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Guns for Bosnia

Guns for Bosnia

Here’s a story we need to keep an eye on. When the Dayton Peace Accords halted war in 1995, a destroyed Bosnia was divided into two parts: an ethnic Serb enclave called Republika Srpska and a Bosnian-Croat federation next door. Not everyone loved the arrangement, but it was the best way to reach a much-needed peace. In March of this year, a shipment of 2,500 automatic rifles is scheduled to arrive in Republika Srpska. Bad news?


Republika Srpska says it needs the weapons to fight terrorists. Reports say Russians will be training officers in how to use them. Local authorities deny that, but there is certainly a close relationship between Republika Srpska and Moscow. Local Serb separatist leader Milorad Dodik has met with Vladimir Putin half a dozen times in less that four years. He has also cultivated ties with a sanctioned Russian paramilitary motorcycle gang called the Night Wolves.

Why might Russia be interested in Republika Srpska? Moscow is unhappy that the neighboring country of Montenegro joined NATO last June, and surely wants to prevent Bosnia from doing the same. One way to keep Bosnia off balance is to raise the temperature among Serb separatists in Republika Srpska.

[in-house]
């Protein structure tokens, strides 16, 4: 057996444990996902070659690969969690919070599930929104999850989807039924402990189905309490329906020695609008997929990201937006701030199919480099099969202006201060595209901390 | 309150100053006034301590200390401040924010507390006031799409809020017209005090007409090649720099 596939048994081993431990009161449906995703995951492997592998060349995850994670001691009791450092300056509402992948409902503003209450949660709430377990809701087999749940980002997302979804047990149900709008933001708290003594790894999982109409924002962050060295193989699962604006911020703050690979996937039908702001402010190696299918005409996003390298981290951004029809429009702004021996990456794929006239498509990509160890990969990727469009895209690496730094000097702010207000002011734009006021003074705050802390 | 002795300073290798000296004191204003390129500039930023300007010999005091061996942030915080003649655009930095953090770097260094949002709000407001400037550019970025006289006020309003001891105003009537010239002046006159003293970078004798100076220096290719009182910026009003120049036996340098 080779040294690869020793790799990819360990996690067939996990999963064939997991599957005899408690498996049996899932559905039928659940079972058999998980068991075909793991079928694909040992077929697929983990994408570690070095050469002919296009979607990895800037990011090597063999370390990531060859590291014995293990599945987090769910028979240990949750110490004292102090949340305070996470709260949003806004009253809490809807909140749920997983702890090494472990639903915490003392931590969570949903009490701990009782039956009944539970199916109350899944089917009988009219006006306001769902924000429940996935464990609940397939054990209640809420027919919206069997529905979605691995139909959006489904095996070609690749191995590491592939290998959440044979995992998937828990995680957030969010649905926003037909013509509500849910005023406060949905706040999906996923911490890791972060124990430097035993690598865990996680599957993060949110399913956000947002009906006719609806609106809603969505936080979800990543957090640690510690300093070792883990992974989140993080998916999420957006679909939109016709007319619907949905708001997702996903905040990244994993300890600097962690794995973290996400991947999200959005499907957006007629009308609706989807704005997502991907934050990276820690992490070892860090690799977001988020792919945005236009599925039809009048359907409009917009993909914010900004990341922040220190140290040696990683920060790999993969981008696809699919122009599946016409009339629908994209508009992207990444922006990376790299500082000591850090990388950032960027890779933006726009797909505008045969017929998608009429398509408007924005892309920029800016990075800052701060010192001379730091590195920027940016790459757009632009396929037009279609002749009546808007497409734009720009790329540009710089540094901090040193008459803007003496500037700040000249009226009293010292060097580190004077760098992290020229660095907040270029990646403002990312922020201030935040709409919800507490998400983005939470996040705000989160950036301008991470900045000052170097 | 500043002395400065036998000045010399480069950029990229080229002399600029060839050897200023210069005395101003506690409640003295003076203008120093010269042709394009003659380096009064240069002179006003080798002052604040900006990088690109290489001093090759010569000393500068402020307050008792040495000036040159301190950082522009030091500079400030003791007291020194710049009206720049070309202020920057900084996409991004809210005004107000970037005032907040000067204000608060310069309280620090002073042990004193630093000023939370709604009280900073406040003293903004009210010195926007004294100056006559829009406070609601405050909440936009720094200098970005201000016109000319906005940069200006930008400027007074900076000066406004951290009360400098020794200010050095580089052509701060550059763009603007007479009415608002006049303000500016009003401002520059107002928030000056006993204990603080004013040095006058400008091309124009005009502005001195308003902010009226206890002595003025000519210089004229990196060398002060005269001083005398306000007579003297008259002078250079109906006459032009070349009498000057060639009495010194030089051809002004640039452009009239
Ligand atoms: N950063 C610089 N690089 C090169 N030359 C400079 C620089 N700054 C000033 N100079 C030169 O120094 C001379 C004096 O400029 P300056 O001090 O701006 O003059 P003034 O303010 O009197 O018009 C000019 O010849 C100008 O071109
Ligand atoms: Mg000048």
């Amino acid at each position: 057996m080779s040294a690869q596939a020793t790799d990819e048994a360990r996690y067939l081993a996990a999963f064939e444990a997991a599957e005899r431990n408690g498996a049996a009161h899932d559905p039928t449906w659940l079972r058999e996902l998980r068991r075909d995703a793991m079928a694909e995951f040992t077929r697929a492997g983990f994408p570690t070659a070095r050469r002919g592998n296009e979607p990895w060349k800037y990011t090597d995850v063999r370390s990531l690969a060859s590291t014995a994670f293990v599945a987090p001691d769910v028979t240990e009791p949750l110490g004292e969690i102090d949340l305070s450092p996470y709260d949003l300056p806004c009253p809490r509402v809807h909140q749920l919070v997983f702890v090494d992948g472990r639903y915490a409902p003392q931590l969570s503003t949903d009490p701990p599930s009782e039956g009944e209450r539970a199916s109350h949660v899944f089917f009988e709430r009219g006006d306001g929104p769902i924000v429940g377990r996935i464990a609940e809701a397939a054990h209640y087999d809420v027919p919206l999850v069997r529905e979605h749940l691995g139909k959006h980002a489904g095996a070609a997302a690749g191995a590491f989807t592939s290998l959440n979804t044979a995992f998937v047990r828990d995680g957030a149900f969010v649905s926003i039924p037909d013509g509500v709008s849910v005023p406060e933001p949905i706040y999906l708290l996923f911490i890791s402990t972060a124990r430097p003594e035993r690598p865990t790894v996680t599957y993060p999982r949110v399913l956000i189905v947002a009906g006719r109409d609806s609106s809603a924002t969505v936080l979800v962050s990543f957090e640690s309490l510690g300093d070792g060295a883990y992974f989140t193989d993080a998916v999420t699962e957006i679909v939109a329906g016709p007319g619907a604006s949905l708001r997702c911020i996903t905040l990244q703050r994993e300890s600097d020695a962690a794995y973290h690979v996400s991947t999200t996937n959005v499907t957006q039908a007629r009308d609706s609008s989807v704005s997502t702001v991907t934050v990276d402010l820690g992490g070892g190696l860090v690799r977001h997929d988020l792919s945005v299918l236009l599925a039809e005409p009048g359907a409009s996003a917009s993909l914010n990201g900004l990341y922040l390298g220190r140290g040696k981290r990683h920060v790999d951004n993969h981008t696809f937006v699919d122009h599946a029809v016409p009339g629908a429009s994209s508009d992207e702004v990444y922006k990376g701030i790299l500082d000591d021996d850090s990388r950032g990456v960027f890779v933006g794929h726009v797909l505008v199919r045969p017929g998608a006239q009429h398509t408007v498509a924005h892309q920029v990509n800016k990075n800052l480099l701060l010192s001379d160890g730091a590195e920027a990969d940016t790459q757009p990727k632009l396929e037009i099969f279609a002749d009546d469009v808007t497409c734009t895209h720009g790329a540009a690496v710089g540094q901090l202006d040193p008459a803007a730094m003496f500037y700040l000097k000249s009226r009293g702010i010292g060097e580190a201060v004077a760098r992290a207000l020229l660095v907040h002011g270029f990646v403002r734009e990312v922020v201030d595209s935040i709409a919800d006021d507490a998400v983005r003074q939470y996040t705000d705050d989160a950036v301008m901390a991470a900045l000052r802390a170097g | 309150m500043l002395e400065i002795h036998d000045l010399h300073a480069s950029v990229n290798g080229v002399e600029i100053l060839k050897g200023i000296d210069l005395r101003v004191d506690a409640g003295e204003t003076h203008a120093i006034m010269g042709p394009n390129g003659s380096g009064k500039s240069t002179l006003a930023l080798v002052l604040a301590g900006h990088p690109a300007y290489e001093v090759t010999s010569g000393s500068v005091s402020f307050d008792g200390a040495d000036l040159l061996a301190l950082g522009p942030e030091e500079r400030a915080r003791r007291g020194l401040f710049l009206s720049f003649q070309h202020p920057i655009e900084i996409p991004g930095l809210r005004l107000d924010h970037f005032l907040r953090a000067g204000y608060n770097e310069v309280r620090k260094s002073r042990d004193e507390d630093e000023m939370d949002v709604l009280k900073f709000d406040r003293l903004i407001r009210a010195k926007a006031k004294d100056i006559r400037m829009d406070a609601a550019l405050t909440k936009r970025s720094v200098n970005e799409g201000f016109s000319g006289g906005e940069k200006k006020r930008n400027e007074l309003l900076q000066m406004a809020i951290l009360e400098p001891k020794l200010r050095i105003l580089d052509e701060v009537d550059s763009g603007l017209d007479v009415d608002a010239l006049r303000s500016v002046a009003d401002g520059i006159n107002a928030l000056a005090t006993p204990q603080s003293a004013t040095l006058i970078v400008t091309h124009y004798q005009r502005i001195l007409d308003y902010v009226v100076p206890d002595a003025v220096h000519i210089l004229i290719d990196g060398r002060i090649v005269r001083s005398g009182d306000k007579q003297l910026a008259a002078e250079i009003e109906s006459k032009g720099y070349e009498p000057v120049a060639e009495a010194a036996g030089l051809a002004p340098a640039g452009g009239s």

Your Friday author can personally attest that Bosnia is a beautiful but politically fragile country with a troubled history that’s very much alive. The conflict that cost so many lives there in the 1990s was not so much ended as frozen. The entry of more weapons into Republika Srpska, at a time when Bosnia is struggling with the highest youth unemployment rate of in the world, could melt that stability fast. There’s a real risk of renewed violence here.

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Special appearances by UN Secretary-General António Guterres, European Central Bank chief Christine Lagarde, and comedian/host Trevor Noah.

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